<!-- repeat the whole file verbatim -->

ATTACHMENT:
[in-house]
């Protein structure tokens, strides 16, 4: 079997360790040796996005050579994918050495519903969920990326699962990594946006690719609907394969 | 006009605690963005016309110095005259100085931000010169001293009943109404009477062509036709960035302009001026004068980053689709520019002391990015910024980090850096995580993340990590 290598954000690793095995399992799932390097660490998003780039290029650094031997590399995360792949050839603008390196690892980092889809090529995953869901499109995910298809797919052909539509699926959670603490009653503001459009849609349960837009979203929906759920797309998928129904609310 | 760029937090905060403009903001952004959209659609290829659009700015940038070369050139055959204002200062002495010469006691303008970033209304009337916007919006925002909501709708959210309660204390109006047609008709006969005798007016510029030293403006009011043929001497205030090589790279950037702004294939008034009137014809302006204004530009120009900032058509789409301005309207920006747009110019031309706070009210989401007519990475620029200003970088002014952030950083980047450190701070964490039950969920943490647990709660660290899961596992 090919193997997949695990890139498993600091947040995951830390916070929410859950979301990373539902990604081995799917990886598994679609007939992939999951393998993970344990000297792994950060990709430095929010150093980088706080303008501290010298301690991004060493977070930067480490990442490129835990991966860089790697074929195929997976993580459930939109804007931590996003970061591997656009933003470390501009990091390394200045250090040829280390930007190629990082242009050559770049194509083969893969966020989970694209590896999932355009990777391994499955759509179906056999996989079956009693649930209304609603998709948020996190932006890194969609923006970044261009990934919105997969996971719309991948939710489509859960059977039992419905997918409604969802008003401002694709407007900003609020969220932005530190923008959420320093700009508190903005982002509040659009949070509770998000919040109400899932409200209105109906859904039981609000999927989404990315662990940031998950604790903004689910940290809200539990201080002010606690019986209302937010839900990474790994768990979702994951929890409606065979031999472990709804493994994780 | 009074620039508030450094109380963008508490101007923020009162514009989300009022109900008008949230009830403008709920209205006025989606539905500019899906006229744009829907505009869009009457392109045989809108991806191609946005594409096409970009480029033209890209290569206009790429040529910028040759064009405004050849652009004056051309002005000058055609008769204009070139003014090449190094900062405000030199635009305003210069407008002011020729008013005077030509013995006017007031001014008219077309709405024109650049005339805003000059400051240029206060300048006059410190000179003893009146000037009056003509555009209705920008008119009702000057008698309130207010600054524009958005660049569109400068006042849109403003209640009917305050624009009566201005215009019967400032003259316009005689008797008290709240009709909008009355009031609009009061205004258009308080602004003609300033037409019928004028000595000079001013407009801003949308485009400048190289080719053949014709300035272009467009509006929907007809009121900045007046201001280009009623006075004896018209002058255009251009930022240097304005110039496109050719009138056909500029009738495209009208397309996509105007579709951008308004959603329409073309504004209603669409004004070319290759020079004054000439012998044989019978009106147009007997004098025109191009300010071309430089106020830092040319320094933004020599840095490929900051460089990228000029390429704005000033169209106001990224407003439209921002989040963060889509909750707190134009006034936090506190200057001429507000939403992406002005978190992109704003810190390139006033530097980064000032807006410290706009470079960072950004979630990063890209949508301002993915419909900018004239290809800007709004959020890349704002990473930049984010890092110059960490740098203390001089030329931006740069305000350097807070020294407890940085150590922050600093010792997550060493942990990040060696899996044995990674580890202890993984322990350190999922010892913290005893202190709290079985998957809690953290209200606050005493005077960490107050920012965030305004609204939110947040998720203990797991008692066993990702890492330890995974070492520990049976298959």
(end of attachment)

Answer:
[in-house]
């Protein structure tokens, strides 16, 4: 079997360790040796996005050579994918050495519903969920990326699962990594946006690719609907394969 | 006009605690963005016309110095005259100085931000010169001293009943109404009477062509036709960035302009001026004068980053689709520019002391990015910024980090850096995580993340990590 290598954000690793095995399992799932390097660490998003780039290029650094031997590399995360792949050839603008390196690892980092889809090529995953869901499109995910298809797919052909539509699926959670603490009653503001459009849609349960837009979203929906759920797309998928129904609310 | 760029937090905060403009903001952004959209659609290829659009700015940038070369050139055959204002200062002495010469006691303008970033209304009337916007919006925002909501709708959210309660204390109006047609008709006969005798007016510029030293403006009011043929001497205030090589790279950037702004294939008034009137014809302006204004530009120009900032058509789409301005309207920006747009110019031309706070009210989401007519990475620029200003970088002014952030950083980047450190701070964490039950969920943490647990709660660290899961596992 090919193997997949695990890139498993600091947040995951830390916070929410859950979301990373539902990604081995799917990886598994679609007939992939999951393998993970344990000297792994950060990709430095929010150093980088706080303008501290010298301690991004060493977070930067480490990442490129835990991966860089790697074929195929997976993580459930939109804007931590996003970061591997656009933003470390501009990091390394200045250090040829280390930007190629990082242009050559770049194509083969893969966020989970694209590896999932355009990777391994499955759509179906056999996989079956009693649930209304609603998709948020996190932006890194969609923006970044261009990934919105997969996971719309991948939710489509859960059977039992419905997918409604969802008003401002694709407007900003609020969220932005530190923008959420320093700009508190903005982002509040659009949070509770998000919040109400899932409200209105109906859904039981609000999927989404990315662990940031998950604790903004689910940290809200539990201080002010606690019986209302937010839900990474790994768990979702994951929890409606065979031999472990709804493994994780 | 009074620039508030450094109380963008508490101007923020009162514009989300009022109900008008949230009830403008709920209205006025989606539905500019899906006229744009829907505009869009009457392109045989809108991806191609946005594409096409970009480029033209890209290569206009790429040529910028040759064009405004050849652009004056051309002005000058055609008769204009070139003014090449190094900062405000030199635009305003210069407008002011020729008013005077030509013995006017007031001014008219077309709405024109650049005339805003000059400051240029206060300048006059410190000179003893009146000037009056003509555009209705920008008119009702000057008698309130207010600054524009958005660049569109400068006042849109403003209640009917305050624009009566201005215009019967400032003259316009005689008797008290709240009709909008009355009031609009009061205004258009308080602004003609300033037409019928004028000595000079001013407009801003949308485009400048190289080719053949014709300035272009467009509006929907007809009121900045007046201001280009009623006075004896018209002058255009251009930022240097304005110039496109050719009138056909500029009738495209009208397309996509105007579709951008308004959603329409073309504004209603669409004004070319290759020079004054000439012998044989019978009106147009007997004098025109191009300010071309430089106020830092040319320094933004020599840095490929900051460089990228000029390429704005000033169209106001990224407003439209921002989040963060889509909750707190134009006034936090506190200057001429507000939403992406002005978190992109704003810190390139006033530097980064000032807006410290706009470079960072950004979630990063890209949508301002993915419909900018004239290809800007709004959020890349704002990473930049984010890092110059960490740098203390001089030329931006740069305000350097807070020294407890940085150590922050600093010792997550060493942990990040060696899996044995990674580890202890993984322990350190999922010892913290005893202190709290079985998957809690953290209200606050005493005077960490107050920012965030305004609204939110947040998720203990797991008692066993990702890492330890995974070492520990049976298959």